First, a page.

The 2010 Olympics and Gender Roles: Highs and Lows

Sarah Seltzer

The Olympic games allow us to take stock of how we view women athletes and of the flawed ways we talk about gender and the performance of gender roles in public.

The Olympics are a wonderful event for female
athletes, who get the rare and coveted chance to have the eyes of the entire
world upon them. I know I’m finishing this first week of events with a brand
new set of heroines, as I do every four years. The Olympic’s female dynamos are
rightly raised to the level of superstars for their physical and mental
prowess, and unlike with other major professional sporting events, during these
games the spotlights is shared evenly, gender-wise.

But the Olympic games, which are carefully-choreographed for the public and
covered to death by the media, are also a moment to take stock of the progress we still need to make in
terms of how we view women athletes
. They also remind us of the flawed ways we
talk about gender, and the performance of gender roles in public. As the Caster
Semenya controversy reminded us, traditional attitudes towards
male and female categories still hamper our ability to appreciate pure

Kept off the Course:

Veronica Arreola over at AWEARNESS blog
rounded up
most of the
issues viewers have noticed when it comes to female athletes. She has a good
summary of the most egregious barrier, which is the inability of talented female ski jumpers to get
official Olympic recognition and inclusion of their event:

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Why? Apparently
it’s because women are "too fragile," along with an outdated system
of rules that allow the International Olympic Committee to keep "American
Lindsey Van, who holds the world record for the single longest jump by anyone,
male or female" from competing for a gold medal. When the IOC tries to
explain that women can’t compete because there aren’t enough women jumping, the
conversation circles around to, How can we increase interest and participation
if women’s ski jumping isn’t allowed at the Olympics?

And I’d also add that if it’s true that the top women are competing at the same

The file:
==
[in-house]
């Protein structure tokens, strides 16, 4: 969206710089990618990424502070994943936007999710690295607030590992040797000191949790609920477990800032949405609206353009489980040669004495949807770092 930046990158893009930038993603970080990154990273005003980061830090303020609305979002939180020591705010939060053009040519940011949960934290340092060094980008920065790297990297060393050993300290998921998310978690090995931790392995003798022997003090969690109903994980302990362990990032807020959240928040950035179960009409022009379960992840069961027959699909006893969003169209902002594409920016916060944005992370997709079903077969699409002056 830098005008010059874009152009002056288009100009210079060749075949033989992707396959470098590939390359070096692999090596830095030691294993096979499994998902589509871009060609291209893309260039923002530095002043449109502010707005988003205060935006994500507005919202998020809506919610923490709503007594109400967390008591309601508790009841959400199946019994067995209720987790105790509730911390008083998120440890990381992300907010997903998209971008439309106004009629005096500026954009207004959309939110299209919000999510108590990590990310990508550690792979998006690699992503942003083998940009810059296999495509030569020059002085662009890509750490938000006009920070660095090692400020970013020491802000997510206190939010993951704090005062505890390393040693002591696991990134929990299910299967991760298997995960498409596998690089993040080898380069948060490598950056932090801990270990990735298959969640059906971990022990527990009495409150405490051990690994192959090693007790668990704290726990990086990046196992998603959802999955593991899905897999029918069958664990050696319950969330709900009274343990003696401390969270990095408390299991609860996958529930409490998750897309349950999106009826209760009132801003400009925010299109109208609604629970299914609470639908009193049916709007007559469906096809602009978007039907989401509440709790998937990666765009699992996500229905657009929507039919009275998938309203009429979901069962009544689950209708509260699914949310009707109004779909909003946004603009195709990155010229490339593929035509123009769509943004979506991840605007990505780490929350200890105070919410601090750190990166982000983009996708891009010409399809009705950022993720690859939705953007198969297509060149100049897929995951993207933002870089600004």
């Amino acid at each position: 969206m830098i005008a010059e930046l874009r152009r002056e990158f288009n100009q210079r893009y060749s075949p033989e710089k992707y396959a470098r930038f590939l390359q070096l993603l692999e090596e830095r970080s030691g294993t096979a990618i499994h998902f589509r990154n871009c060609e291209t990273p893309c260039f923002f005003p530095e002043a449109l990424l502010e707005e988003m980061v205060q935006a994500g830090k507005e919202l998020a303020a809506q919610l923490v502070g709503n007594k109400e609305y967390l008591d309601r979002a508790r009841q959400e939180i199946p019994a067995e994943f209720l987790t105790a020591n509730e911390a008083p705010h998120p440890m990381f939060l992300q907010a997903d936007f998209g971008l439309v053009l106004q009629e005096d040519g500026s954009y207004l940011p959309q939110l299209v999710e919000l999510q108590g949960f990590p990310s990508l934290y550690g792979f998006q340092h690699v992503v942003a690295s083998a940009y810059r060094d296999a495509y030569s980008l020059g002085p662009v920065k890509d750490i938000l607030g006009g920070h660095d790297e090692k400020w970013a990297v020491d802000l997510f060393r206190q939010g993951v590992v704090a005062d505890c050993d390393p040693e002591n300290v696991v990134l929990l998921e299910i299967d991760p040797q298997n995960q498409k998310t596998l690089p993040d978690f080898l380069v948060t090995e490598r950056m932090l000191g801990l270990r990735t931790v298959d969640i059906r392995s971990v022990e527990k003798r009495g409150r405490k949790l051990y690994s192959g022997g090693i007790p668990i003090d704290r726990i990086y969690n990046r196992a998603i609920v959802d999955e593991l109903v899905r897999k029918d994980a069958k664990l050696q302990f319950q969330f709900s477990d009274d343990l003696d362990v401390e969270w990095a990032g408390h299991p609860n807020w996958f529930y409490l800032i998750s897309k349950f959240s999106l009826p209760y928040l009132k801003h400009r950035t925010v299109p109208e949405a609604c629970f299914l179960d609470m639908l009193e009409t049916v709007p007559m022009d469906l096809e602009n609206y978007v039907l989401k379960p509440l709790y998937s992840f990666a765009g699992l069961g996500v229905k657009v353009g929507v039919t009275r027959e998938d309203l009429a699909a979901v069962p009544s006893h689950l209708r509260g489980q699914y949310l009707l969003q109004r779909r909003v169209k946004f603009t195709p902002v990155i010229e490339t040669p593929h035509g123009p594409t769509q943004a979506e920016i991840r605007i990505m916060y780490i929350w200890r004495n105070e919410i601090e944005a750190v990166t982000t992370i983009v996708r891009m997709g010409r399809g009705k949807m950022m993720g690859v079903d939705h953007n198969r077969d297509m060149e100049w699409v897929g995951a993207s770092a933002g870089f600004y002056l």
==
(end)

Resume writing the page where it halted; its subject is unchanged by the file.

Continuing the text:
caliber as the men, why not allow the smaller number of women jumpers to get in
on the main competition and compete directly with the men, at least until the
sport is more popular?

Hopefully we’ll see these women jumpers with their own event in 2014.

Tough Gals:

We know that watching female ski jumpers would be wildly exciting based on the
other women who performed feats of daring with their feet strapped to planks
this week.

Right now, before any of the solo female figure skaters have taken to the ice,
the heroines are a group of badass mogul and downhill skiers:  Lindsay
Vonn, Hannah Kearney, Julia Mancuso and Shannon Bahrke. Snowboarders Hannah
Teter and Kelly Clark and Australian Torah Bright also utterly wowed with their
spins and tricks on Thursday night.

Who wouldn’t get a thrill watching these women jump and flip and speed down the
mountain in record time? But their competitors who took brutal falls and then
got back up after flying hundreds of feet in the air or sliding down snowbanks
also proved the toughness and mettle of women competitors. For some reason, the
horrific wipeouts we witnessed on the  mountain this week have a different
significance than the hair-raising, can-they-keep their-balance falls we see
the more demure gymnasts and figure skaters take. These skiers are aggressive,
hungry, and on an edge between perfection and catastrophe. And the sanguine
snowboarding women who took ten-foot drops, flipped over, and then got up and
grinned were a great model for the sheer joy of the competition.

And yet these dominant athletes still are consistently referred to, officially